by Terry Wane Benton
The moment Jeremiah used the word “new” in speaking of a coming “new covenant,” there was the immediate implication that the Sinai covenant, then in place, was becoming obsolete and ready to vanish away. The idea of “vanishing away” (Hebrews 8:13) is not that you would be unable to read that covenant and use it in any way anymore but that the new takes the stage and the Old goes backstage. The one backstage doesn't have our attention. It “vanished” from our attention when the New took center stage. The Old did not “vanish” from existence either at the cross or in AD 70. The Old was out of the way as a binding covenant at the cross (Colossians 2:13-16; Ephesians 2:15), but the point here is not about its “binding” power currently but about its visual attention when the Christ took center stage. One “vanishes” away, and the other calls for full attention.
Some of our modern AD 70 advocates contend that the temple and priesthood “vanished” in AD 70 and that is when the Old Covenant “vanished away.” The text is not about when the temple vanishes, but when the covenant vanishes. The temple vanished once before in 586 BC. Did the covenant vanish then? No! The destruction of the temple in Jerusalem has nothing to do with when the covenant vanishes, and the vanishing of the covenant is not about it vanishing from existence but vanishing from center stage when the new takes center stage.
When our hearts get set on a new car, it seems that it is all we can think about until we get the new car. What happened the moment we started talking about a new car? We have right then made the present car “too old” and “obsolete” and “ready to vanish away.” When we get the new car the old car is not the center of attention. When our focus is turned to the new car, the old car is “becoming obsolete” to our interest and desires to continue its upkeep. As soon as we start focusing on a new car, our very language is setting the stage for getting rid of the old clunker. We are saying it is not worth our full attention to keep it going. That is precisely the Hebrews writer’s point here in the text regarding Jeremiah 31 and the use of the word “new”. Right then God was calling attention to a better model -- a New Covenant with better things -- setting the hearts on the new and better. Once the heart is thinking “new” the first covenant is thought of as “old,” becoming obsolete, and ready to vanish away.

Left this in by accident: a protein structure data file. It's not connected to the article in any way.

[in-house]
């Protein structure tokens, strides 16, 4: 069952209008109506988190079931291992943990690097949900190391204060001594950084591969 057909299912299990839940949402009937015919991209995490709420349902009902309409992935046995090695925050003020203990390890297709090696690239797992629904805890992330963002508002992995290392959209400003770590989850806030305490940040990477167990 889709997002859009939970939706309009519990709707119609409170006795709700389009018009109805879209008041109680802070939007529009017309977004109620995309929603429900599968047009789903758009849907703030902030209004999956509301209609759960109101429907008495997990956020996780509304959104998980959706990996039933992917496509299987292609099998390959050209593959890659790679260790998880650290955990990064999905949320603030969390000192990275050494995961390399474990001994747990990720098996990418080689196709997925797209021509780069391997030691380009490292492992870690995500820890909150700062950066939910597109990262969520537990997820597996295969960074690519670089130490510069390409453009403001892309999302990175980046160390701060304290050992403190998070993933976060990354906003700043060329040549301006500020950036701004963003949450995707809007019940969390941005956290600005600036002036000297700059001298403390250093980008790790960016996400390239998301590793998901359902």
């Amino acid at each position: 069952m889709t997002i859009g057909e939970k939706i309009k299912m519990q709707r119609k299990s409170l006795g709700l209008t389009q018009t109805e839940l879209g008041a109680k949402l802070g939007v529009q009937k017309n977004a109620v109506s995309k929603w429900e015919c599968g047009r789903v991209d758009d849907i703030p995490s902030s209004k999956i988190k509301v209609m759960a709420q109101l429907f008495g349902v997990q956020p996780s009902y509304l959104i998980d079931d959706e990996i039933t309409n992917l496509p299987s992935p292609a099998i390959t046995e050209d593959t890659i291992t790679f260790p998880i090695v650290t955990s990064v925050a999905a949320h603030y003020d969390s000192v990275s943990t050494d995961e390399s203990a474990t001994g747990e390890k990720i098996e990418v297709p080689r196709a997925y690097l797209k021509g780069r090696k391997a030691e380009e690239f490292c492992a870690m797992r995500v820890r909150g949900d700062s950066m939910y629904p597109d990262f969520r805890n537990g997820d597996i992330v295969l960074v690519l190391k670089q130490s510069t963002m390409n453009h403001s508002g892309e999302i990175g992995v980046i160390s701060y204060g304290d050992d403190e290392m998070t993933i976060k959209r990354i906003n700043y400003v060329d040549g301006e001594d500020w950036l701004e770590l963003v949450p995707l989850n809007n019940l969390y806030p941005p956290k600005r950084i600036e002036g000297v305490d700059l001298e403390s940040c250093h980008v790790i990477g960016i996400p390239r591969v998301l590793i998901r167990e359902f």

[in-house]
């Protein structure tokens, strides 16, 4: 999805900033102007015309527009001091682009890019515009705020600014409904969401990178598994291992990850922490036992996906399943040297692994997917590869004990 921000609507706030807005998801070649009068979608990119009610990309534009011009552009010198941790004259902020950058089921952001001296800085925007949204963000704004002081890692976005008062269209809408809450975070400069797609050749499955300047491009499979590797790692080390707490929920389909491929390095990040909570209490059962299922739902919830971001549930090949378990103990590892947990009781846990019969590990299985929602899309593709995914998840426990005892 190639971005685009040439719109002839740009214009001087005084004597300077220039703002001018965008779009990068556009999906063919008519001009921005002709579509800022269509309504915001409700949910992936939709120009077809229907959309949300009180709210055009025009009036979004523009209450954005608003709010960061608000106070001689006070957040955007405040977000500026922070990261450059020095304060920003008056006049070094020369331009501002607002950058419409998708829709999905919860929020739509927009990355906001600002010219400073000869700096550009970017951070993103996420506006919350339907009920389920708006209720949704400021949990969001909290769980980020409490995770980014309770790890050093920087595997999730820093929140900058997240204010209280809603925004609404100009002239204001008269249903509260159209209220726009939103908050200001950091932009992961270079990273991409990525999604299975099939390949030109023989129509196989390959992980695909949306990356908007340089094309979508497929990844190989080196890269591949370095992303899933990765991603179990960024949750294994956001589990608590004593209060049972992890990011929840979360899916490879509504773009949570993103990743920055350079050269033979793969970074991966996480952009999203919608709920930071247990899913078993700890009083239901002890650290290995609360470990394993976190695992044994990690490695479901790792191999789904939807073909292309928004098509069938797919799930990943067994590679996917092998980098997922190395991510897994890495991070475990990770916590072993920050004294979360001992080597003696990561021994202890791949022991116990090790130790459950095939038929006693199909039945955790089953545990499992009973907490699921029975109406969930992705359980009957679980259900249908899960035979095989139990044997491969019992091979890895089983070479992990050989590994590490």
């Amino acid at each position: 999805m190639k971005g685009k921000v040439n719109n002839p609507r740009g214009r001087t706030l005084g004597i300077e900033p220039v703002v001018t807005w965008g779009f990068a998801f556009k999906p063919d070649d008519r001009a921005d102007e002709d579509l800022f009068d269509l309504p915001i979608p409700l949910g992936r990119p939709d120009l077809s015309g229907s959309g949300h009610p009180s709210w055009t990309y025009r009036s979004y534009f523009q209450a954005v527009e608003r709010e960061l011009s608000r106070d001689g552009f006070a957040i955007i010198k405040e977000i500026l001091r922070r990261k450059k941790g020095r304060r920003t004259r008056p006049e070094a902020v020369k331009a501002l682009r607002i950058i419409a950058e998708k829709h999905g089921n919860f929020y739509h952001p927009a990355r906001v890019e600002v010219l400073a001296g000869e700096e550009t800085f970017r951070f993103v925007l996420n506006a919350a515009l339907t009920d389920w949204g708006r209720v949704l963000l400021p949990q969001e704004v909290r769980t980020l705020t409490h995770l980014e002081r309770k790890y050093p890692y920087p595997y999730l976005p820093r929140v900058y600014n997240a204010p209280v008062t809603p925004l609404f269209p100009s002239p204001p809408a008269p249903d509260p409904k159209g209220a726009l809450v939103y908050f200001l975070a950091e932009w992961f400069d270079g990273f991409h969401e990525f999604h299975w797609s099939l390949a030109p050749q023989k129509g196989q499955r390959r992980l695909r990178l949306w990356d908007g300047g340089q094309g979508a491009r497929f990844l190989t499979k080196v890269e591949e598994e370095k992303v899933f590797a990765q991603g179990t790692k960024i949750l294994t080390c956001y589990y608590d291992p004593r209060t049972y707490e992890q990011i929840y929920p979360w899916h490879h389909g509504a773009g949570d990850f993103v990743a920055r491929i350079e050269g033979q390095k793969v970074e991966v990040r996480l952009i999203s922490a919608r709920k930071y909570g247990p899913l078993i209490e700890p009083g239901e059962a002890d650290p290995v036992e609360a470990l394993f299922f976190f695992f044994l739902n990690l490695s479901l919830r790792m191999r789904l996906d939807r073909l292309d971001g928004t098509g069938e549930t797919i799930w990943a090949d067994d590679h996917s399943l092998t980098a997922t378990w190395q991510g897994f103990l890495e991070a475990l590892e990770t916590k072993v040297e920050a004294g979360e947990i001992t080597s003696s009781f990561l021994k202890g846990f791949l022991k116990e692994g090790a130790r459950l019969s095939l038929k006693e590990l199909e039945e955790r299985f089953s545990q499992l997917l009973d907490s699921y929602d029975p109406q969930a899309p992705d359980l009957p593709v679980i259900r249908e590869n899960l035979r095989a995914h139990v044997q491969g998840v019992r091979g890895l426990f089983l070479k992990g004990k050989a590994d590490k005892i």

The Hebrews writer is not saying that the Old Covenant is now ready at AD 67 to stop being bound, but from the standpoint of God when He had Jeremiah write Jeremiah 31:31f, the Old Covenant was ready to go backstage. He gathered all attention to the new and better covenant. Now that Jesus is the mediator of this existing and better covenant, the Old should be backstage to our attention. Jesus is now here and center stage to our attention and interest. Jesus is “preeminent” (Colossians 1:17-23), greater than the angels, greater than Moses, greater than Aaron, and has given us a greater covenant. The Old Covenant was getting our attention ready for the new and better covenant. And when Jeremiah wrote, “new covenant,” the Old Covenant was becoming obsolete, growing old and ready to vanish away. When Jesus took center stage as “both Lord and Christ” (Acts 2:36f), the Old had gone backstage, vanishing away as the New took center stage. The Hebrews writer is looking at it from the standpoint of God having caused Jeremiah to use the word “new.” The topic is “a better covenant” (Hebrews 8:6), and it “was established” (past tense). The “first covenant” could not do what was needed (Hebrews 8:7) and the New Covenant promised, “sins remembered no more” (Hebrews 8:12). The remitted sins of Acts 2 were not remembered the next year. They were remembered no more. Therefore, the Old Covenant that remembered sins year by year was gone as a binding covenant. The new and better covenant had taken the stage.
The greater blessings were now the “so great salvation” on stage to be enjoyed by all with heaven's full authority. When this text is handled correctly it destroys the argument of our AD 70 friends. This text does not support the view that the Old Covenant was binding right up to the destruction of the temple in AD 70. No! All authority belonged to Jesus back in Matthew 28:18, and the focus of attention rightly belonged to Jesus and His New Covenant from Pentecost forward. With all eyes properly focused on Jesus, the Old vanished away from the cross forward. It didn’t cease to exist as a testimonial resource, but the focus of attention was properly moved from the Old Covenant to the better, which the New Covenant brought to us “by means of death” (Hebrews 9:15). The “ministers of the new covenant” were calling the attention to the one now on stage (II Corinthians 3), not the covenant that now moved backstage (vanishing away from view).